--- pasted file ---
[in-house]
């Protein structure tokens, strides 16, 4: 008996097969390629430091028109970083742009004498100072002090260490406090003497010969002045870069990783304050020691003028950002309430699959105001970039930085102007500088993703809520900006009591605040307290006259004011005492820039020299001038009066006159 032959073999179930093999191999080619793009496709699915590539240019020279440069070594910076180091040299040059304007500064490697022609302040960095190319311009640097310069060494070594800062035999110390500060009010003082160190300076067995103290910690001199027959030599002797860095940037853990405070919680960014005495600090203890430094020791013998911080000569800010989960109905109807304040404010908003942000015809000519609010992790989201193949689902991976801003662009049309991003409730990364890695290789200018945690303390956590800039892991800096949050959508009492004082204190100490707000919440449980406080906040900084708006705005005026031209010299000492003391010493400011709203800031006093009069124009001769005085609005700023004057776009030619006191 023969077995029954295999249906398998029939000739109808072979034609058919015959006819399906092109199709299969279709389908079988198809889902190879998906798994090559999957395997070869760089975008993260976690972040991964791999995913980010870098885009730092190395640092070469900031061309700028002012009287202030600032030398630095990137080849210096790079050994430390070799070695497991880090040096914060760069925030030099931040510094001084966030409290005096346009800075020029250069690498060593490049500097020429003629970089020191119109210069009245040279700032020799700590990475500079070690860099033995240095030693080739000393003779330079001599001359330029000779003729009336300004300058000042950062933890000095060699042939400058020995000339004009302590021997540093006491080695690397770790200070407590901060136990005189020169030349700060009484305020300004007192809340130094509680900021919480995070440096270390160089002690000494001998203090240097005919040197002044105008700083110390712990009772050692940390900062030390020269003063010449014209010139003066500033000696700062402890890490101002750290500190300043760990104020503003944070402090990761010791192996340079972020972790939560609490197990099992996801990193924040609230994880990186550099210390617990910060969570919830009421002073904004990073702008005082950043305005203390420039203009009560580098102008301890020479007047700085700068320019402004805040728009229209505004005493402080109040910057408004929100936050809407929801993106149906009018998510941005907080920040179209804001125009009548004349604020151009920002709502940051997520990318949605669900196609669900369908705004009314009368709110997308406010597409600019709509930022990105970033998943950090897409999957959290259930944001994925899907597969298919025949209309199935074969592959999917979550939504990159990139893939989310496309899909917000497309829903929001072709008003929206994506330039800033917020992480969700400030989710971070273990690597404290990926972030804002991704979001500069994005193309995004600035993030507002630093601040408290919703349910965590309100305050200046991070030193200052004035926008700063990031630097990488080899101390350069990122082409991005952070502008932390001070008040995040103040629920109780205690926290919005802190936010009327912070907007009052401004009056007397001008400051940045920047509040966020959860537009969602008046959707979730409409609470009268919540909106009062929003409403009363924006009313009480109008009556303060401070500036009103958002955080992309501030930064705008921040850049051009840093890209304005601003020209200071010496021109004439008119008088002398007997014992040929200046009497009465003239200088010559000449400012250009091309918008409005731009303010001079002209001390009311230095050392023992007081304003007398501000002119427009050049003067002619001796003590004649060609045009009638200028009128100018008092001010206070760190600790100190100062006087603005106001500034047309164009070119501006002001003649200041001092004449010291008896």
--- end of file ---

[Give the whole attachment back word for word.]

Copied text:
[in-house]
């Protein structure tokens, strides 16, 4: 008996097969390629430091028109970083742009004498100072002090260490406090003497010969002045870069990783304050020691003028950002309430699959105001970039930085102007500088993703809520900006009591605040307290006259004011005492820039020299001038009066006159 032959073999179930093999191999080619793009496709699915590539240019020279440069070594910076180091040299040059304007500064490697022609302040960095190319311009640097310069060494070594800062035999110390500060009010003082160190300076067995103290910690001199027959030599002797860095940037853990405070919680960014005495600090203890430094020791013998911080000569800010989960109905109807304040404010908003942000015809000519609010992790989201193949689902991976801003662009049309991003409730990364890695290789200018945690303390956590800039892991800096949050959508009492004082204190100490707000919440449980406080906040900084708006705005005026031209010299000492003391010493400011709203800031006093009069124009001769005085609005700023004057776009030619006191 023969077995029954295999249906398998029939000739109808072979034609058919015959006819399906092109199709299969279709389908079988198809889902190879998906798994090559999957395997070869760089975008993260976690972040991964791999995913980010870098885009730092190395640092070469900031061309700028002012009287202030600032030398630095990137080849210096790079050994430390070799070695497991880090040096914060760069925030030099931040510094001084966030409290005096346009800075020029250069690498060593490049500097020429003629970089020191119109210069009245040279700032020799700590990475500079070690860099033995240095030693080739000393003779330079001599001359330029000779003729009336300004300058000042950062933890000095060699042939400058020995000339004009302590021997540093006491080695690397770790200070407590901060136990005189020169030349700060009484305020300004007192809340130094509680900021919480995070440096270390160089002690000494001998203090240097005919040197002044105008700083110390712990009772050692940390900062030390020269003063010449014209010139003066500033000696700062402890890490101002750290500190300043760990104020503003944070402090990761010791192996340079972020972790939560609490197990099992996801990193924040609230994880990186550099210390617990910060969570919830009421002073904004990073702008005082950043305005203390420039203009009560580098102008301890020479007047700085700068320019402004805040728009229209505004005493402080109040910057408004929100936050809407929801993106149906009018998510941005907080920040179209804001125009009548004349604020151009920002709502940051997520990318949605669900196609669900369908705004009314009368709110997308406010597409600019709509930022990105970033998943950090897409999957959290259930944001994925899907597969298919025949209309199935074969592959999917979550939504990159990139893939989310496309899909917000497309829903929001072709008003929206994506330039800033917020992480969700400030989710971070273990690597404290990926972030804002991704979001500069994005193309995004600035993030507002630093601040408290919703349910965590309100305050200046991070030193200052004035926008700063990031630097990488080899101390350069990122082409991005952070502008932390001070008040995040103040629920109780205690926290919005802190936010009327912070907007009052401004009056007397001008400051940045920047509040966020959860537009969602008046959707979730409409609470009268919540909106009062929003409403009363924006009313009480109008009556303060401070500036009103958002955080992309501030930064705008921040850049051009840093890209304005601003020209200071010496021109004439008119008088002398007997014992040929200046009497009465003239200088010559000449400012250009091309918008409005731009303010001079002209001390009311230095050392023992007081304003007398501000002119427009050049003067002619001796003590004649060609045009009638200028009128100018008092001010206070760190600790100190100062006087603005106001500034047309164009070119501006002001003649200041001092004449010291008896």